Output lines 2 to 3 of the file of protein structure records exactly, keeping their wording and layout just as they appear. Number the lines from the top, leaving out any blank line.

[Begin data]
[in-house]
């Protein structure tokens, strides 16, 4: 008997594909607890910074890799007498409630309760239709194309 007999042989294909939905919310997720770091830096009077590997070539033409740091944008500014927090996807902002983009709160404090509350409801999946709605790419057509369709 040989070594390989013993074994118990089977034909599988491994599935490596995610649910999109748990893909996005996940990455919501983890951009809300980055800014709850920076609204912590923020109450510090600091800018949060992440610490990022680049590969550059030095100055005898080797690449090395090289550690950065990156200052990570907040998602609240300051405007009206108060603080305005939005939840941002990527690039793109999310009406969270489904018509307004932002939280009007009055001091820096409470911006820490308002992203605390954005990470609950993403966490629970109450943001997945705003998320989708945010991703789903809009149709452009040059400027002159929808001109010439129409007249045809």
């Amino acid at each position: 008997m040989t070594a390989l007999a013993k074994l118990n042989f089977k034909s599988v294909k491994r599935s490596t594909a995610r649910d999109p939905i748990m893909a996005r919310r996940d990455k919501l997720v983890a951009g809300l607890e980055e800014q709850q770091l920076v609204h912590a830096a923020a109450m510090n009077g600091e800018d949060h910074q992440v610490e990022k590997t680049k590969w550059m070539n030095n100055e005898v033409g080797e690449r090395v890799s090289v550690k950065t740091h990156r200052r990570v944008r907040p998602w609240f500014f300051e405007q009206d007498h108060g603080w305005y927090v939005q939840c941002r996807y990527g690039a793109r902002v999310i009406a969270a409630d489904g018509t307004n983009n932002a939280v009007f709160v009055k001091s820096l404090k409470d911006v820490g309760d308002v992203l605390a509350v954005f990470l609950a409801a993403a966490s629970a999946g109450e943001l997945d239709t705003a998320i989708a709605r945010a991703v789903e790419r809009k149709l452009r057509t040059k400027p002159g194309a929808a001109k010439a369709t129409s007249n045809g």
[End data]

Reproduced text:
């Protein structure tokens, strides 16, 4: 008997594909607890910074890799007498409630309760239709194309 007999042989294909939905919310997720770091830096009077590997070539033409740091944008500014927090996807902002983009709160404090509350409801999946709605790419057509369709 040989070594390989013993074994118990089977034909599988491994599935490596995610649910999109748990893909996005996940990455919501983890951009809300980055800014709850920076609204912590923020109450510090600091800018949060992440610490990022680049590969550059030095100055005898080797690449090395090289550690950065990156200052990570907040998602609240300051405007009206108060603080305005939005939840941002990527690039793109999310009406969270489904018509307004932002939280009007009055001091820096409470911006820490308002992203605390954005990470609950993403966490629970109450943001997945705003998320989708945010991703789903809009149709452009040059400027002159929808001109010439129409007249045809």
């Amino acid at each position: 008997m040989t070594a390989l007999a013993k074994l118990n042989f089977k034909s599988v294909k491994r599935s490596t594909a995610r649910d999109p939905i748990m893909a996005r919310r996940d990455k919501l997720v983890a951009g809300l607890e980055e800014q709850q770091l920076v609204h912590a830096a923020a109450m510090n009077g600091e800018d949060h910074q992440v610490e990022k590997t680049k590969w550059m070539n030095n100055e005898v033409g080797e690449r090395v890799s090289v550690k950065t740091h990156r200052r990570v944008r907040p998602w609240f500014f300051e405007q009206d007498h108060g603080w305005y927090v939005q939840c941002r996807y990527g690039a793109r902002v999310i009406a969270a409630d489904g018509t307004n983009n932002a939280v009007f709160v009055k001091s820096l404090k409470d911006v820490g309760d308002v992203l605390a509350v954005f990470l609950a409801a993403a966490s629970a999946g109450e943001l997945d239709t705003a998320i989708a709605r945010a991703v789903e790419r809009k149709l452009r057509t040059k400027p002159g194309a929808a001109k010439a369709t129409s007249n045809g």